At the end of the day, no matter what a rifle looks like, it’s not going to leave the safe unless it shoots. As Col. Townsend Whelen so aptly put it, “only accurate rifles are interesting.” There’s no question my 452 American is interesting.

After two years of shooting every .17 HMR load available, I’m confident the 452 American can handle any small game chore it’s given out to the maximum point blank range of 150 yards – regardless of the ammunition used. With that said, my particular rifle definitely prefers Winchester Supreme 17 grain V-Max and Federal 17 grain V-Shok, grouping five shots of each consistently under 1-inch at 100 yards.

It’s important to note here that the American is designed to be a sporting rifle and not a varmint rifle. With its light, sporter-weight barrel, it tends to heat up pretty quickly which can negatively affect accuracy. If you’re looking for a rifle to handle a day of shooting over the local prairie dog town, I would suggest the CZ 452 Varmint. The Varmint has a similar American-style stock profile, but is fitted with a heavy barrel for the more intense shooting duties.

Although it’s not perfect, the CZ 452 American has been a favorite of mine since I purchased it.  In fact, I like the American so much I find myself comparing it to significantly higher priced rifles.  That may not be fair, but it speaks to the overall quality of this rifle.  Even with the addition of a new trigger, the American is priced $200-$300 less than comparable mid- to high-end rifles.   For this, I can readily accept its minor shortcomings.

With its classic good looks, tack-driving accuracy and excellent fit and finish, the 452 American is a great value anyone can appreciate.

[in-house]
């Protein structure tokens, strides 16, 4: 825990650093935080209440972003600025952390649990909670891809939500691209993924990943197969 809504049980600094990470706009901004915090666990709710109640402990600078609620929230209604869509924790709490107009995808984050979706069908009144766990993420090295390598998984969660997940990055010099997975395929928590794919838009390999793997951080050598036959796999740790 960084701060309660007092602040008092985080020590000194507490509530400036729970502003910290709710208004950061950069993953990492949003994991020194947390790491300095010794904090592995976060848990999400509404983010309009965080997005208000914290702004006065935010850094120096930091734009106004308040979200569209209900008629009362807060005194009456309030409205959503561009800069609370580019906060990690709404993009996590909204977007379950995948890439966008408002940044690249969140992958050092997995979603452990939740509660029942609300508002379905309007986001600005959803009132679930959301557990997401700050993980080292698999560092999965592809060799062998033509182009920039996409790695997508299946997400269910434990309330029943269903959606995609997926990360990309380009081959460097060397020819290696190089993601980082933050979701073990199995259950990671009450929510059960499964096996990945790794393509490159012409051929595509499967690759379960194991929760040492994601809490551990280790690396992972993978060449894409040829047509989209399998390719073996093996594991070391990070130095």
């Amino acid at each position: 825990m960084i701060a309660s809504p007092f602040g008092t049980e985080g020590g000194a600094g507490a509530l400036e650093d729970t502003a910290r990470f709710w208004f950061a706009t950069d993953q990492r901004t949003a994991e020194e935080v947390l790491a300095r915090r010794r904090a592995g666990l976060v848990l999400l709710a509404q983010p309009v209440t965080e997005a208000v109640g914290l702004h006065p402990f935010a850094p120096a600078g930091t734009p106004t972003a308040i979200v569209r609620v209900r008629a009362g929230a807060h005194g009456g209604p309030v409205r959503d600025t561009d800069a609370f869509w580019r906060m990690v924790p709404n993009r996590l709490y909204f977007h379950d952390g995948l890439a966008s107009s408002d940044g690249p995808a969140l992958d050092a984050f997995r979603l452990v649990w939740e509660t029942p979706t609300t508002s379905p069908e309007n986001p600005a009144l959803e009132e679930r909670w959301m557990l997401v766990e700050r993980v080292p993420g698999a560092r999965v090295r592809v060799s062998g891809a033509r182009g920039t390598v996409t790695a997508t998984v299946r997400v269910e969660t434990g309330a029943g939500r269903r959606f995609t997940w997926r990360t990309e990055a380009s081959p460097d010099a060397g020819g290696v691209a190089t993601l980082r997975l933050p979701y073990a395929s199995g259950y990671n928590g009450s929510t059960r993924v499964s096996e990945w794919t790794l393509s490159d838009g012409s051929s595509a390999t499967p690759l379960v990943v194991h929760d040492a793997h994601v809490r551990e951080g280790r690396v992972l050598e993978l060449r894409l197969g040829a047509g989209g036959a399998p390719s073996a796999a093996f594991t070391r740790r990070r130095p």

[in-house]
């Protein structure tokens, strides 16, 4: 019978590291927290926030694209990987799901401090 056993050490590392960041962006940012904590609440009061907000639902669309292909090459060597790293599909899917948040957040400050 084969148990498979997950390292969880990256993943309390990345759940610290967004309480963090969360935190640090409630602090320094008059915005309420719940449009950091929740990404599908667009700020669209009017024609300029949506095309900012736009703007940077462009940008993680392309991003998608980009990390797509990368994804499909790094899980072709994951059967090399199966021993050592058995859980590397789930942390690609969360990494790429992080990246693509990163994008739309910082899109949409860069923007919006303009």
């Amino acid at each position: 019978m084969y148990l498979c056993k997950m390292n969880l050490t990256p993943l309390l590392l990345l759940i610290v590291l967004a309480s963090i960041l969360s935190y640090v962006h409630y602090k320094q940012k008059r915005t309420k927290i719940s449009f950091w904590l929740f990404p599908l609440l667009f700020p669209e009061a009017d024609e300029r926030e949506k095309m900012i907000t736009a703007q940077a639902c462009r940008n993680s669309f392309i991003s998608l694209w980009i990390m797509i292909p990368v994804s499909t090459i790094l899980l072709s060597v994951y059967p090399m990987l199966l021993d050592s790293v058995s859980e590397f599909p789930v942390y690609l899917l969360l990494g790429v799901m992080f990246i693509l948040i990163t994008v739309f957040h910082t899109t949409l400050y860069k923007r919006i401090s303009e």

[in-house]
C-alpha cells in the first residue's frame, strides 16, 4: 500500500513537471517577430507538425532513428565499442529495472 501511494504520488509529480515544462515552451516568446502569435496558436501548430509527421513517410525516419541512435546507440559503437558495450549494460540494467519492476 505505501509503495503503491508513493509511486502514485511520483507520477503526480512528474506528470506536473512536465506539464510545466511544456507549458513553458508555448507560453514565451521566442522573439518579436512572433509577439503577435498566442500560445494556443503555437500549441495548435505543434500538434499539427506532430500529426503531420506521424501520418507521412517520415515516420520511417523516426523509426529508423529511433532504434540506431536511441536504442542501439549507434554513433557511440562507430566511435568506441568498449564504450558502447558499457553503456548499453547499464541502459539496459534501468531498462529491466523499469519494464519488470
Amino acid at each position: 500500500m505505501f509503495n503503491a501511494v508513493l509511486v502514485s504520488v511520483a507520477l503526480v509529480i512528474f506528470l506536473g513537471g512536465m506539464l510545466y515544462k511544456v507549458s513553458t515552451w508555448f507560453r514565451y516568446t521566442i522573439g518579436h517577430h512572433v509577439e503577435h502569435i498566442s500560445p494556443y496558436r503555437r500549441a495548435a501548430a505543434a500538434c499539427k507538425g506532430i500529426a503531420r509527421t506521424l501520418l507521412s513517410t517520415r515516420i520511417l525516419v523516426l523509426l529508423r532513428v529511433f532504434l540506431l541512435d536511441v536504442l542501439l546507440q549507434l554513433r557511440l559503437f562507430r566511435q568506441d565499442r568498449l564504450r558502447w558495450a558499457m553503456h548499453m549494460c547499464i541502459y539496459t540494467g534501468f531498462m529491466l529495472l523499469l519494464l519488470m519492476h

© Copyright 2009 by the Western Rifleman. All rights reserved.

Published in: on February 9, 2009 at 9:46 pm  Comments (10)  
Tags: , , , , , , , , , , , , , ,

The Winchester Model 70 Classic

model-70

In 1992, U.S. Repeating Arms, the manufacturer of Winchester rifles and shotguns since 1981, set a plan in place for an entirely new production facility located near the original plant in New Haven, Connecticut. With the new facility, USRA replaced its old manufacturing equipment with modern machinery capable of producing with cost-efficiency the receivers and bolts for an improved version of the Pre-‘64 action.

Although available on a limited basis in 1992, the official return of the Pre-‘64 type action Model 70 was 1994. Dubbed the “Classic”, this action was a return to the things that made the Model 70 famous. Featuring a full-length claw extractor, receiver mounted ejector, coned breech and controlled round feeding (CRF), the Classic had the look, feel, and function of its revered forefather. It wasn’t an exact copy, however, and actually offered several improvements over the Pre-’64 action.